There’s a lot wrong here, and not just the letter spacing. It is one of the few — well, the only — bits of lettering with any sense of style I could find along a commercial strip that was so awful it was shameful, a street bursting with shops — ugly, noisy, smelly, crass — that have sprouted too quickly and competitively with little thought for anything other than the tourist dollar. This, in an area that should know better. But I was lucky to find a spot across the street where I could obtain an unimpeded view of this building name. I like the B and R, and the S that isn’t quite straight, that perfect A, and the acute angle of the apostrophe. And the fact that they didn’t pull it down.
Of late there are more smart boards and tablets than chalk and blackboards. Only yesterday I saw an iPad on the counter at the butcher where once upon a time there might have been a hand-scrawled specials board. I am heartened by this handwritten blackboard because the very impermanence of the chalk implies that the information changes, reassuring me that the catch is more likely to be a daily one. Today, though, my friends and I are having prawns for lunch.
My Melbourne Cup picks came in first and third, so while my token flutter has barely netted me enough profit for a celebratory drink, let alone a night on the town, I am still chuffed about winning. I could perhaps celebrate with a rousing rendition of The Tenterfield Saddler, a song made famous in the 1980s by Peter Allen, who wrote the ballad about his grandfather George Woolnough. There have been five Tenterfield saddlers since 1870. George Woolnough was the third, and plied his trade from 1908 until his retirement in 1960. The current saddler, Trevor Gibson, works from the workshop that, apart from general repairs, is still in its original condition, complete with this gold-painted and weathered cedar shingle.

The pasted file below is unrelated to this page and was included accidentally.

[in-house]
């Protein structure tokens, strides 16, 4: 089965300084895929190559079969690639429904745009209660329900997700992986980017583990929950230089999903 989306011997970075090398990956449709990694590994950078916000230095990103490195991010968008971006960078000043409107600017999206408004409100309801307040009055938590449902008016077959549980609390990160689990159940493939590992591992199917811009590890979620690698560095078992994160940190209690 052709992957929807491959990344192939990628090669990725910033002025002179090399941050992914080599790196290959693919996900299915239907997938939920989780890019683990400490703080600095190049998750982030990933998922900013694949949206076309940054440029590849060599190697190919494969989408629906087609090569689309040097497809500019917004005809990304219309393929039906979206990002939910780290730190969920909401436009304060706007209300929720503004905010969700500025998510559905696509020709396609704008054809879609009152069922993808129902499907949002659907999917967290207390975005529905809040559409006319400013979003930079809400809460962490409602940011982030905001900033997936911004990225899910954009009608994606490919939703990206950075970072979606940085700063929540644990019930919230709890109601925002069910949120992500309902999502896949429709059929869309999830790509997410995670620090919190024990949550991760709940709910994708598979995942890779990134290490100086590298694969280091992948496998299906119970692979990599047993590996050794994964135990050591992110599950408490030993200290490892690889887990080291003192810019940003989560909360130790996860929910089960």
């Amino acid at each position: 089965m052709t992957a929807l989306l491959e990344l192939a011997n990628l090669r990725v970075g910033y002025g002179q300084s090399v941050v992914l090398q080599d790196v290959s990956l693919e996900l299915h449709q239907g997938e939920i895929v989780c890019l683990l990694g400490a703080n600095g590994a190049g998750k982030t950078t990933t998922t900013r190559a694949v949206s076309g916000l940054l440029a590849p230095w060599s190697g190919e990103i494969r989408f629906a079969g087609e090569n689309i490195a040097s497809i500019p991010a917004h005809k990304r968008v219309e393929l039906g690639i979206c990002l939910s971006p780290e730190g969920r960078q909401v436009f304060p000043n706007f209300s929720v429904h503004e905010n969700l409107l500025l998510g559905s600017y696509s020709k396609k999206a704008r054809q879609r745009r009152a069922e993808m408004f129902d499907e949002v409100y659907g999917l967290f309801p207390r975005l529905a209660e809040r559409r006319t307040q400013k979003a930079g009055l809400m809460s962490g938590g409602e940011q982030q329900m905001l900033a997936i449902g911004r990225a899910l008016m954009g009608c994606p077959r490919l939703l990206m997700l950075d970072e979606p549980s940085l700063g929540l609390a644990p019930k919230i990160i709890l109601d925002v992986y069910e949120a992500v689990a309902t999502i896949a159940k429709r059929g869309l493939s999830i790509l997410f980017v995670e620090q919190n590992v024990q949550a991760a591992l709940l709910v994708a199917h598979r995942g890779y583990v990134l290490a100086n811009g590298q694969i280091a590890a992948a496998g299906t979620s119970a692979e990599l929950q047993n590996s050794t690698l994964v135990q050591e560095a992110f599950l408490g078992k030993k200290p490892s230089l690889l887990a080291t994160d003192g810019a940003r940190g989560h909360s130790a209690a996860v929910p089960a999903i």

Tomorrow is the first Tuesday in November, which makes it Melbourne Cup Day, one of the most significant days in the Australian calendar. The Melbourne Cup, held at Flemington Racecourse, is a 3200 metre thoroughbred horse race. It’s a public holiday in metropolitan Melbourne, and around the country pretty much everyone stops to watch the race on tv, glass of champagne in one hand, betting slips in the other. One year I got my American friend involved. I sent him the form guide, he picked the horse, I placed the bet, and to my great astonishment the horse won! Kneipp’s Saddle and Harness Emporium, in Tenterfield, certainly won’t be supplying any gear this year. In the late 1800s Frederick Kneipp offered ‘a new improved saddle’, but all that’s left of the building, after it was destroyed by fire in 2011, is this burnt and blistered facade.
I am seriously uninspired this morning. I have design work to do, an artist’s book to fine tune before I go ahead with the edition, plus half a dozen coptic notebooks to stitch. It’s far more tempting to sit outside in the garden, catch a few rays and read a chapter of my library book. Perhaps I need coffee from the Wallabadah General Store.